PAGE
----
- Emerging truths
Elaborate preparations to mark the seventieth anniversary on Tuesday of the liberation of Auschwitz-Birkenau highlight how Poland has begun to acknowledge its own anti-Semitic past and to recognise that it has a Jewish question, too
- Home News
- World News
- Parish Practice
- Letters Extra
- The living Spirit
- Chief organiser hopes Vatican family synod will listen to ‘irregular’ families as it considers cohabitation and remarriage
- O’Malley evokes civil rights movement at pro-life Mass, vowing ‘We shall overcome’
- Britain’s faith leaders urge Cameron to resettle more Syrians as refugees freeze to death in harsh winter
- Bishops’ advice to Catholic voters will deal with immigration, Europe, care for the elderly
- Did we have to lower our flags for the Saudi king? Alistair Macdonald-Radcliff
- Churches should be safe places for those with mental health issues Katharine Welby-Roberts
- Greek election mess bears out Pope’s EU prophecy Ben Ryan
Pope Francis has reformed the Vatican’s financial regulatory body that his predecessor set up in 2010 by specifically requiring that its officers be “free from any conflict of interest” and that they have “recognised professional competence in the legal, economic and financial fields”.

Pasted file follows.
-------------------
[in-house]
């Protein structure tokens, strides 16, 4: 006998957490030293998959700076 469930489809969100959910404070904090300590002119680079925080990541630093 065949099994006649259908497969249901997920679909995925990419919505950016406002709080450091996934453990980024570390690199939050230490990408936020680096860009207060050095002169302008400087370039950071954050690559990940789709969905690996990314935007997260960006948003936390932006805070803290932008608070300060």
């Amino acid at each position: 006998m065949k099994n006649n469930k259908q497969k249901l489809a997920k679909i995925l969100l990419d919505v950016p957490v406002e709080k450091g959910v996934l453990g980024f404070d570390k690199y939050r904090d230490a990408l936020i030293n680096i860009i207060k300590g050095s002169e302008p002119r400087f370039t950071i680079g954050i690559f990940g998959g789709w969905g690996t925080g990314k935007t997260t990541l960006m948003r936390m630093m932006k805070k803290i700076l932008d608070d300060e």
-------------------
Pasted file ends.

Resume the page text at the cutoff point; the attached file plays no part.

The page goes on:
The reform was announced on Monday by means of a “motu proprio” that essentially provides new statutes to re-define the internal structure of the Vatican’s Financial Intelligence Authority (FIA). The new statutes were to take effect on Thursday and bring the FIA into compliance with new laws the Pope issued a month ago to strengthen financial transparency.
The revamped statutes re-affirm the FIA’s “full autonomy and independence” to supervise and regulate the monetary and commercial activities of Vatican agencies. These include the Governorate of Vatican City State, the Vatican Bank, the Administration of the Patrimony of the Apostolic See (APSA) and the Congregation for the Evangelisation of Peoples. The FIA also oversees the prevention of money-laundering and of financing of terrorism, as well as providing financial intelligence.
It is not clear if the FIA’s current president, Cardinal Attilio Nicora, will continue in his position, which is by appointment of the Pope. The cardinal was head of APSA for nine years, up until 2011, and that link could be seen as a “conflict of interest”.
Meanwhile, the Vatican also announced on Monday that the UK-based financial adviser, EY (formally known as Ernst & Young), had been hired to review the Governorate’s economic activities and its administrative procedures. The office was featured in the VatiLeaks scandal because of alleged corruption and cronyism in awarding outside contracts.
This is the third Vatican office that has been placed under outside review. The Promontory Financial Group has been monitoring the activities of the Vatican Bank and APSA.